If you have a chance to make the playoffs without winning your conference title, you’re going to take it. So, given the idea of ‘strength of schedule,’ you’ll see more premier games between powerhouse schools at the start of the year. You may also see more Power Five schools schedule those “lesser” programs in non-conference play if they think that school would win their league. For instance, UCF may go to Ohio State. Or Boise State could end up visiting Georgia. Maybe even Toledo taking on Stanford. It forces coaches and Athletic Directors to better their schedule even more because they know there’s a chance of an “at-large” bid at the end of the year.
Fixing the Playoff Schedule
If the conference title games are the first weekend of December, and the title game is the second weekend of January, that’s five weeks to have an expanded playoff. Let’s assume you continue to take that second December weekend off to keep America’s Game (Army-Navy) the star of the weekend. That’s still four weeks (rounds) to decide a champion. In football, that seems to be a good number. Furthermore, those “meaningless” bowl games can now be playoff games that people will actually want to watch!
“But what about the health of the players? Won’t all those extra games increase their chance of getting hurt?”
Yes. Yes, it would. If you continued to practice the same way you do every day. This was addressed during the last playoff by a couple of Alabama players who said they hit every single day in practice. That doesn’t happen in the NFL. Maybe this type of playing schedule would force coaches and trainers to collaborate on a practice plan with less hitting and more resistance training. Similar to the NFL. It’s almost like it would be training these athletes for the next level or something.
The Almighty Dollar Helps
As we all know, college football is a massive money maker for everyone except the student-athletes. According to Forbes Magazine the college football playoff, last season generated more than $600 million for the 126 FBS schools. However, not all of that was distributed evenly. By expanding the playoffs, those smaller conferences (known as the Group of Five) can have a right to negotiate for better revenue sharing. Also, if something like the Idaho Potato Bowl can generate roughly $13 million for a $450,000 sponsorship, imagine how much that goes up when it’s a first or second round game that means something?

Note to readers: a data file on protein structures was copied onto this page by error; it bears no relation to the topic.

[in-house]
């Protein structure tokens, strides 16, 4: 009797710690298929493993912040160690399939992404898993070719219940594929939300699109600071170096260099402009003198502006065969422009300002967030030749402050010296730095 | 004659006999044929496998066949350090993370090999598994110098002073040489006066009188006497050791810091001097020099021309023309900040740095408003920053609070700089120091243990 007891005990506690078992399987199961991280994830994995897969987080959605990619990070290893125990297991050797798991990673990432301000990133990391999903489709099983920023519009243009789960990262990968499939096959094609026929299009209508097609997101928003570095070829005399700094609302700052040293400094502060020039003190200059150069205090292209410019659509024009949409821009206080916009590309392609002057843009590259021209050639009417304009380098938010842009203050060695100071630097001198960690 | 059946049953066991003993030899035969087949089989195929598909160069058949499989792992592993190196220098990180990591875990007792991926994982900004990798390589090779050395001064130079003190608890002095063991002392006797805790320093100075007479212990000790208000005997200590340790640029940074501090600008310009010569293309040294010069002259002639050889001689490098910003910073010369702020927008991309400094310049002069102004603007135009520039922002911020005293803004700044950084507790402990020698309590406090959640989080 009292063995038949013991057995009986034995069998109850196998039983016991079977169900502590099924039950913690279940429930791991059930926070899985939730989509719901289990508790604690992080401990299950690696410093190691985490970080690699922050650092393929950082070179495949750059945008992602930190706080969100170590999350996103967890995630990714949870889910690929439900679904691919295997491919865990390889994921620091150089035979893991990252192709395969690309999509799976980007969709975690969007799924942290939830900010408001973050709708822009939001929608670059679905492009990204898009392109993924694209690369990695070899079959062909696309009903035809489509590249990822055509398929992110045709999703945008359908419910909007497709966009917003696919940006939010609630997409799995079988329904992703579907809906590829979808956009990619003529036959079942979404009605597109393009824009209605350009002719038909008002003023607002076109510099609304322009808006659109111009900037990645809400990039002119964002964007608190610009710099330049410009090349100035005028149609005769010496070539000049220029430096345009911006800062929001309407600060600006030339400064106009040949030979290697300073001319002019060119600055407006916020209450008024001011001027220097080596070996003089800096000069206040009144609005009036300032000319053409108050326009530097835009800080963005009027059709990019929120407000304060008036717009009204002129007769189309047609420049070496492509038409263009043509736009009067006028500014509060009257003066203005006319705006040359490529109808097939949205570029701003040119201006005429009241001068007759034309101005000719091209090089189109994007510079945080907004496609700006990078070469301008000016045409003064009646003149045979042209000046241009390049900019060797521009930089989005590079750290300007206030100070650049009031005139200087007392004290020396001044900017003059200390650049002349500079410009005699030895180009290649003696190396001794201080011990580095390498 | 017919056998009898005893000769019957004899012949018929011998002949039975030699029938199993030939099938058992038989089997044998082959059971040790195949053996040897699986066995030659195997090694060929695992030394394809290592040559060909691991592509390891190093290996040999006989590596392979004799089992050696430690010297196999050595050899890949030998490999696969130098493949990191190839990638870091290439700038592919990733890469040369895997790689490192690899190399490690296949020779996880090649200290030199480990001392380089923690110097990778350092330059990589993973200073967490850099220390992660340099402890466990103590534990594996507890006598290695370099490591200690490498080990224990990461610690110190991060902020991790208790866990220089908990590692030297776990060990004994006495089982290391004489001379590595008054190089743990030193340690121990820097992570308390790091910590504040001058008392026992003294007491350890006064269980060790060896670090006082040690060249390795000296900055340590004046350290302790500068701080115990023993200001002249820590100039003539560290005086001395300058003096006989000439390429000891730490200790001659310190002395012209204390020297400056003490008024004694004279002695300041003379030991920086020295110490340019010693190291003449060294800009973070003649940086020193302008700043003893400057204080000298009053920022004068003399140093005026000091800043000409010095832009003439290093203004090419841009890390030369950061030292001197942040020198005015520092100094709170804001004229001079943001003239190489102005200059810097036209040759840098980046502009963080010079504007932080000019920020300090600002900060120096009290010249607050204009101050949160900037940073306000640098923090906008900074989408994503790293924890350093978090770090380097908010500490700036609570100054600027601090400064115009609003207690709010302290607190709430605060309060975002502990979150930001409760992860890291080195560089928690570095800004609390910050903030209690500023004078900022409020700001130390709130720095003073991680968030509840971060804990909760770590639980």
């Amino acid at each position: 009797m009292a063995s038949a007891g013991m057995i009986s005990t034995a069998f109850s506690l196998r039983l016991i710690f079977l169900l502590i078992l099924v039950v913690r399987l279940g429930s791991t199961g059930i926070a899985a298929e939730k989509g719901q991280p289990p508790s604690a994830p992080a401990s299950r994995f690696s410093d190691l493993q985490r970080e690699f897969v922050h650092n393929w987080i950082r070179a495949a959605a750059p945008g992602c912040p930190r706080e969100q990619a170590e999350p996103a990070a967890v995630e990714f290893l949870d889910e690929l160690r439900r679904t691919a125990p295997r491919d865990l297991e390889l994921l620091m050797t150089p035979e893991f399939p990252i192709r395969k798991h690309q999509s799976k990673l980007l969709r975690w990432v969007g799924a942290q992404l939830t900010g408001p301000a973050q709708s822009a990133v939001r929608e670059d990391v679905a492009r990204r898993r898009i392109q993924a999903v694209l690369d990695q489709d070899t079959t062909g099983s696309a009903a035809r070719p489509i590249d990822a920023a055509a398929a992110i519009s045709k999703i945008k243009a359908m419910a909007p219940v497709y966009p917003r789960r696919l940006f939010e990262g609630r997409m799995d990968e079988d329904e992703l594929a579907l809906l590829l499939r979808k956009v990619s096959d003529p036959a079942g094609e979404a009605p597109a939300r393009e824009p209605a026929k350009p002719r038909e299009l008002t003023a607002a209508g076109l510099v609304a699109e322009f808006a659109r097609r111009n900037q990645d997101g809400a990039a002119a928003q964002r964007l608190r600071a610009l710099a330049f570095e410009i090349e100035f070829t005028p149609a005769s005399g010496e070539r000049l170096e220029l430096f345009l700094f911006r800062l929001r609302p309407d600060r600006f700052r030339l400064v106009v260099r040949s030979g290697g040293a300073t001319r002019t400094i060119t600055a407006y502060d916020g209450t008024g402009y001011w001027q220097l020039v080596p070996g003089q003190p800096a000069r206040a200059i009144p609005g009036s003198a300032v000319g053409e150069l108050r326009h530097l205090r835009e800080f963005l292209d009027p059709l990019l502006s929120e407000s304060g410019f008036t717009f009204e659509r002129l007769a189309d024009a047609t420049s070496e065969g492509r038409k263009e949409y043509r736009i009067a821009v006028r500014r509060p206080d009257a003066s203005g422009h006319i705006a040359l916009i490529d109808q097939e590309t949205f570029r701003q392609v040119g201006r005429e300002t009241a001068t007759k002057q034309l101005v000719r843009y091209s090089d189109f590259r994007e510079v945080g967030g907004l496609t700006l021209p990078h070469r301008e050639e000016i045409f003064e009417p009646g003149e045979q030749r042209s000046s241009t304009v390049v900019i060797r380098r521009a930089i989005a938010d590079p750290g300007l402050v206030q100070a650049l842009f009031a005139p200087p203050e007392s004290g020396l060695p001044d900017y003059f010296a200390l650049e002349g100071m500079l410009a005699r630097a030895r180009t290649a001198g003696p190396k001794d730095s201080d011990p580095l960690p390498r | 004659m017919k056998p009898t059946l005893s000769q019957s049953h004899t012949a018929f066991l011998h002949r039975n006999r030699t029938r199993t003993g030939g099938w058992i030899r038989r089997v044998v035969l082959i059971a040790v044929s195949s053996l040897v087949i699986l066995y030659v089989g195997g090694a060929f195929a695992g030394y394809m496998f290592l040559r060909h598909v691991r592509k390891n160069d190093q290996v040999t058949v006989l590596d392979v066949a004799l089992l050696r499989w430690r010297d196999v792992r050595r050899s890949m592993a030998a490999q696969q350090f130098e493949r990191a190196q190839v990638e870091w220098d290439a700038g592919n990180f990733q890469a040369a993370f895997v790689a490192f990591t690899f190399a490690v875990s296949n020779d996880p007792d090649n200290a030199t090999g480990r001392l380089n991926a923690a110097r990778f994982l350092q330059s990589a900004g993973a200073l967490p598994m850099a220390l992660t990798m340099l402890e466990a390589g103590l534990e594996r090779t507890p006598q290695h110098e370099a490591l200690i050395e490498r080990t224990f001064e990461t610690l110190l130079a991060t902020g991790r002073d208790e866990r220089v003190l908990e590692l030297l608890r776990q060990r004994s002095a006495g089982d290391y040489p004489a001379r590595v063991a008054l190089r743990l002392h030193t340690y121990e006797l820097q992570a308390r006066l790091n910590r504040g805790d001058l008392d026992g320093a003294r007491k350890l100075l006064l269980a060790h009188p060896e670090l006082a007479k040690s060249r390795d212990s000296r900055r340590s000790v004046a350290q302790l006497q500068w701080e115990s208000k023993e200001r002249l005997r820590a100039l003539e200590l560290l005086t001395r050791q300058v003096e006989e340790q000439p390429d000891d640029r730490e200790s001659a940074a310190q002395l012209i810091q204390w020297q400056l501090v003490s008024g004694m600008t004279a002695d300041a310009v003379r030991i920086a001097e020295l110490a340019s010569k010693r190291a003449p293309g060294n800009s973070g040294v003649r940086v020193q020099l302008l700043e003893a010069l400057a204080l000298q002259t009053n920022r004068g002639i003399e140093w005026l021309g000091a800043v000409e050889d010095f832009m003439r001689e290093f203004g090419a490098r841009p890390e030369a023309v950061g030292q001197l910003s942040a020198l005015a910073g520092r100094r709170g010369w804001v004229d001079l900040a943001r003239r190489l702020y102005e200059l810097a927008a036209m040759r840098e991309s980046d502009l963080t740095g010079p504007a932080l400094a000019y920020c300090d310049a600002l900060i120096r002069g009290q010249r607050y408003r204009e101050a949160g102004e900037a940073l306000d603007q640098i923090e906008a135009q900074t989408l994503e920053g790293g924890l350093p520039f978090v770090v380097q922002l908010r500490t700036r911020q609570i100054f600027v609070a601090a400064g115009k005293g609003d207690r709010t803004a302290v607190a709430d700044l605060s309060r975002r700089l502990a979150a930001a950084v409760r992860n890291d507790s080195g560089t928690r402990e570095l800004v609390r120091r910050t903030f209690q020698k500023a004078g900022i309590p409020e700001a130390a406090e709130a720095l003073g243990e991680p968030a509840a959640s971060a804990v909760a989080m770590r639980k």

By the way, Wyoming beat Central Michigan in that bowl game by a score of 37-14 with a crowd of 16,512 watching in a venue that holds over 36,000. I wonder if more people would go to those games if they really mattered? I wonder how much more revenue could be generated with those added fans too?
How the College Football Playoff Should Work
The Football Championship Subdivision (FCS), formerly known as Division I-AA, already has something like this. They have a 24-team playoff with the top eight teams getting a bye-week. Now, I’m not going to go crazy with 24 teams, but what’s wrong with that? Just so you all can see my “theory” in action, here is how I would have had things set up with 16 teams. I did my best to pick the six at-large squads, and seeding, based how I feel the College Football Playoff Selection Committee would have if they had this format to work with.
University of Central Florida (American Athletic Conference)
Clemson Tigers (Atlantic Coast Conference)
Oklahoma Sooners (Big 12)
Ohio State Buckeyes (Big 10)
Florida Atlantic Owls (Conference USA)
Toledo Rockets (Mid-American Conference)
Boise State Broncos (Mountain West Conference)
Southern California Trojans (Pac-12 Conference)
Georgia Bulldogs (Southeastern Conference)
Troy Trojans (Sun Belt Conference)
At-Large (Wild Card) Teams:
Alabama Crimson Tide (Southeastern Conference)
Wisconsin Badgers (Big 10 Conference)
Auburn Tigers (Southeastern Conference)
Penn State Nittany Lions (Big 10 Conference)
Washington Huskies (Pac-12 Conference)
Miami Hurricanes (Atlantic Coast Conference)
Official Seeding & First Round Matchups
#1 Clemson vs. #16 Troy
#2 Oklahoma vs. #15 Toledo
#3 Georgia vs. #14 Florida Atlantic
#4 Alabama vs. #13 Boise State
#5 USC vs. #12 UCF
#6 Ohio State vs. #11 Washington
#7 Auburn vs. #10 Penn State
#8 Miami vs. #9 Wisconsin
Still, Tweaks to Be Made
Listen, no plan is perfect (although this one is pretty good). There most certainly would have to be some tweaks to the selection process to appease the Group of Five (no more than two teams from one conference?). But overall, if “some is good, more is better”. Imagine if you get two powerhouse teams making the title game (like this year)? What if a Cinderella team came out of nowhere to make the championship?
Whether these first-round games would be good, Clemson will annihilate Troy, you’re going to watch. You’re going to spend money. And that’s all the powers-at-be care about.